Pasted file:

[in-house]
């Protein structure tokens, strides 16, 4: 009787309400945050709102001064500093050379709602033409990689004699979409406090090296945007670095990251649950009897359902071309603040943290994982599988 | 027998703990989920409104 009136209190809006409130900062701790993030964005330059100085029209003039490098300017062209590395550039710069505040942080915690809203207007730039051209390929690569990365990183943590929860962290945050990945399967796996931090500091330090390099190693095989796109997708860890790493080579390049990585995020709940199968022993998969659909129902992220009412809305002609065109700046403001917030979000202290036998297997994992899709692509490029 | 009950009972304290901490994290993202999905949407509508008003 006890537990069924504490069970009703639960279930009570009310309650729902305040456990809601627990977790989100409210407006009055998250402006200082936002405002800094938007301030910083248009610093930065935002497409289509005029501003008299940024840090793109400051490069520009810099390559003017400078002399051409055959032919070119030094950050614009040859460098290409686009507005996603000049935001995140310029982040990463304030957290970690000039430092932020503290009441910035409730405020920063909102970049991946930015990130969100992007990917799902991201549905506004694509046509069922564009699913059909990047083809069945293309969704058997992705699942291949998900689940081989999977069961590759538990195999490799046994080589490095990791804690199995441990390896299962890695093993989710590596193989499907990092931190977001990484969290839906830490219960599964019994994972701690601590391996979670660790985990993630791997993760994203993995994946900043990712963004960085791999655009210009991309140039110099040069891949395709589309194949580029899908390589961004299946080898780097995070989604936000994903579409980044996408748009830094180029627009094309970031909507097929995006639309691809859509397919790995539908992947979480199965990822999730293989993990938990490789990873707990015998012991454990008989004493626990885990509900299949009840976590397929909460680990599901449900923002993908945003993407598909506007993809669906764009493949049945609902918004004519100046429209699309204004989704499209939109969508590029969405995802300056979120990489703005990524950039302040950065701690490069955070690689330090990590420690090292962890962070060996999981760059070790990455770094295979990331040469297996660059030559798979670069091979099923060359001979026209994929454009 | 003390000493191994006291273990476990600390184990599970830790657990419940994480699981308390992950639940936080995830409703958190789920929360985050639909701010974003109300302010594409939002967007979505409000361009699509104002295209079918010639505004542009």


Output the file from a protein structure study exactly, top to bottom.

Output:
[in-house]
């Protein structure tokens, strides 16, 4: 009787309400945050709102001064500093050379709602033409990689004699979409406090090296945007670095990251649950009897359902071309603040943290994982599988 | 027998703990989920409104 009136209190809006409130900062701790993030964005330059100085029209003039490098300017062209590395550039710069505040942080915690809203207007730039051209390929690569990365990183943590929860962290945050990945399967796996931090500091330090390099190693095989796109997708860890790493080579390049990585995020709940199968022993998969659909129902992220009412809305002609065109700046403001917030979000202290036998297997994992899709692509490029 | 009950009972304290901490994290993202999905949407509508008003 006890537990069924504490069970009703639960279930009570009310309650729902305040456990809601627990977790989100409210407006009055998250402006200082936002405002800094938007301030910083248009610093930065935002497409289509005029501003008299940024840090793109400051490069520009810099390559003017400078002399051409055959032919070119030094950050614009040859460098290409686009507005996603000049935001995140310029982040990463304030957290970690000039430092932020503290009441910035409730405020920063909102970049991946930015990130969100992007990917799902991201549905506004694509046509069922564009699913059909990047083809069945293309969704058997992705699942291949998900689940081989999977069961590759538990195999490799046994080589490095990791804690199995441990390896299962890695093993989710590596193989499907990092931190977001990484969290839906830490219960599964019994994972701690601590391996979670660790985990993630791997993760994203993995994946900043990712963004960085791999655009210009991309140039110099040069891949395709589309194949580029899908390589961004299946080898780097995070989604936000994903579409980044996408748009830094180029627009094309970031909507097929995006639309691809859509397919790995539908992947979480199965990822999730293989993990938990490789990873707990015998012991454990008989004493626990885990509900299949009840976590397929909460680990599901449900923002993908945003993407598909506007993809669906764009493949049945609902918004004519100046429209699309204004989704499209939109969508590029969405995802300056979120990489703005990524950039302040950065701690490069955070690689330090990590420690090292962890962070060996999981760059070790990455770094295979990331040469297996660059030559798979670069091979099923060359001979026209994929454009 | 003390000493191994006291273990476990600390184990599970830790657990419940994480699981308390992950639940936080995830409703958190789920929360985050639909701010974003109300302010594409939002967007979505409000361009699509104002295209079918010639505004542009």